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issue: July 2006 APPLIANCE Magazine

Sensors and MCUs
Offering Clear Choices


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by David Simpson, Contributing Editor

When Tanita Corporation designed a glass version of its body composition monitor, it also needed to develop transparent electrodes with the same accuracy as metal electrodes used in the past.

InnerScan body composition monitors from Tanita Corporation (Tokyo) are now available with transparent electrodes, providing a clean, smooth look. The company developed the technology as an alternative to the metal electrodes in its other monitors. In each monitor, an electrode built into the company’s patented footpad sends a safe, low-level signal through a person’s body. Bioelectrical Impedance Analysis determines the strength and speed at which the signal passes through muscle and fat. The more muscle, the more efficiently the signal passes. Gender, age, height, and weight are factored in to increase the reading’s accuracy.

Integrating style with technology is an important strategy for Tanita Corporation, based in Tokyo. In its line of advanced body composition monitors, the company recently introduced clear footpads for a distinctive, clean appearance. Despite the lack of visible electrodes, the models provide the same performance level as models without the clear footpads.
Tanita reports it is the world’s largest scale manufacturer, including body fat monitors and precision digital scales for use in the medical, nutrition and health care industries. Among its most advanced products are body composition monitors, introduced in 2004. InnerScan body composition monitors, sold under Tanita and Ironman brands, feature weight and body fat recall and four-person memory. The newest models add six new monitoring features and provide information never before available from a consumer scale. In addition to weight, body fat and body water, InnerScan can monitor muscle mass, daily caloric intake, metabolic rate and age, bone mass, and visceral fat. It can also provide an overall physique rating.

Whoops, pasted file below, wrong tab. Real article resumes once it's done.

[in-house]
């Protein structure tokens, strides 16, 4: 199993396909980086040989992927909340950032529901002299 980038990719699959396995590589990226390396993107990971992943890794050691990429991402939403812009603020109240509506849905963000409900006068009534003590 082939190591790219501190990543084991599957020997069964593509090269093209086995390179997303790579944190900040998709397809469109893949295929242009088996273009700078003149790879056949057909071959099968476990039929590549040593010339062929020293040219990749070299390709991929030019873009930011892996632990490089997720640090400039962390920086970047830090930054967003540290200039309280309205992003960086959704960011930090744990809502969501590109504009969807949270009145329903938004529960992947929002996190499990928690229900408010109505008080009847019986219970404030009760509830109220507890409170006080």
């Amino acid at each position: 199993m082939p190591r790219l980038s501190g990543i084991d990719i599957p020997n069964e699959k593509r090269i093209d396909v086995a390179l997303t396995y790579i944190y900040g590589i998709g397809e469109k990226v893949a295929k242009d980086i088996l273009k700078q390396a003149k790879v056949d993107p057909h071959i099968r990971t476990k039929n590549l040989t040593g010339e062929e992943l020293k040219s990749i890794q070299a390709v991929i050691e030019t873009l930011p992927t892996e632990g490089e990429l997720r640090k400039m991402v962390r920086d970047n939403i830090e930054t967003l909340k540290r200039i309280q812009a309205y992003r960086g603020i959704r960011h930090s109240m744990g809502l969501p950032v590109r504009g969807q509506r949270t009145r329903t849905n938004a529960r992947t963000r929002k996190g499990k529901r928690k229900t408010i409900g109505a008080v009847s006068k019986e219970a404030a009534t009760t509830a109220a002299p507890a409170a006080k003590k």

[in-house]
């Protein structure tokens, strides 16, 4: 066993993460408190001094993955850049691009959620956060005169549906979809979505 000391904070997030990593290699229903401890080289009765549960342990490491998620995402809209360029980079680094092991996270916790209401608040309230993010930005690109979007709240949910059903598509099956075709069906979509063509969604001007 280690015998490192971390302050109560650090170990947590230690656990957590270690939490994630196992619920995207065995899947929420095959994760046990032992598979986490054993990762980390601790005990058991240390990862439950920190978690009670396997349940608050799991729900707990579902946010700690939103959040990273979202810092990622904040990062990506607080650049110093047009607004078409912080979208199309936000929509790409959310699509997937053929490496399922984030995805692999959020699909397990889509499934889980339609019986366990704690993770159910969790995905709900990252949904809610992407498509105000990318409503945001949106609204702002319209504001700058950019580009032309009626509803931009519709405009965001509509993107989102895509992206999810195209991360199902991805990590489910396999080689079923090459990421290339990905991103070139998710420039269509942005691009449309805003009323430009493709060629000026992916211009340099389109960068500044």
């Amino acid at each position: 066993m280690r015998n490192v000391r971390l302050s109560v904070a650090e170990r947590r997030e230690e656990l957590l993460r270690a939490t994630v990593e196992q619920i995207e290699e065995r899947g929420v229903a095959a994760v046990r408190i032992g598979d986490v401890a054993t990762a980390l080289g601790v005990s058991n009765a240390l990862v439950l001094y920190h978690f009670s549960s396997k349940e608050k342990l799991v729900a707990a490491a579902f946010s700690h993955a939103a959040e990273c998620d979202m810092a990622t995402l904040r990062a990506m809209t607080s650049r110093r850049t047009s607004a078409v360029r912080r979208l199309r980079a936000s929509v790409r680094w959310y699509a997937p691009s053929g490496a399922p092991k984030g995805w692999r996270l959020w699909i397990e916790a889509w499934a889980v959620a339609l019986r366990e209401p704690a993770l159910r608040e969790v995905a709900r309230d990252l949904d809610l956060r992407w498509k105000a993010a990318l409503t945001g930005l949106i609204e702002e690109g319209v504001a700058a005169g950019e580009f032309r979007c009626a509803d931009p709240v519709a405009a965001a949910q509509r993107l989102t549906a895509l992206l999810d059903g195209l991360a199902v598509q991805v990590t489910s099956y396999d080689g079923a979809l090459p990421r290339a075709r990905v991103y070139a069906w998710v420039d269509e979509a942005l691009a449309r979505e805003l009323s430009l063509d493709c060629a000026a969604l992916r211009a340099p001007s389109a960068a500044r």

The InnerScan monitors use Bioelectrical Impedance Analysis (BIA), a highly reliable method of analyzing body composition that can be done at home in a matter of seconds. BIA is based on a person’s height and weight, and the strength and speed at which a safe, low-level electrical signal passes through the muscle and fat in the body. Electrodes built into patented footpads send the signal through the body.
The first monitors had four opaque silver footpads that hid steel electrodes. However, as early as 2001, the company considered designing with glass.
“This meant developing transparent electrodes with the same accuracy as the ordinary metal electrodes we had been using,” says Toshihiko Ishikawa, product manager at Tanita. “We patented an applicable technology in 2001. However, it took us some 3 years – from 2001 to 2004 – to achieve the same accuracy as the metal electrodes.”
Work was carried out at the company’s Tokyo research facility, without significant outside supplier involvement. The company uses a transparent electrically conductive film, similar to that found on touch screens. A user stands barefoot so there is direct skin contact with the transparent electrodes to permit the conduction of the electrical current.
“The transparent electrodes give a smooth finish to the top of the products, making the electrodes not-apparent,” points out Beth Mackey, director of marketing at Tanita Corporation of America, Inc. (Arlington Heights, Illinois, U.S.). “It’s a nice, stylish look, and will allow for future design options.”
High-end clear electrode models have been on the market about a year in the United Kingdom, where they have reportedly been well received. U.S. versions were introduced in 2006.

Suppliers mentioned in this article:
Tanita
 

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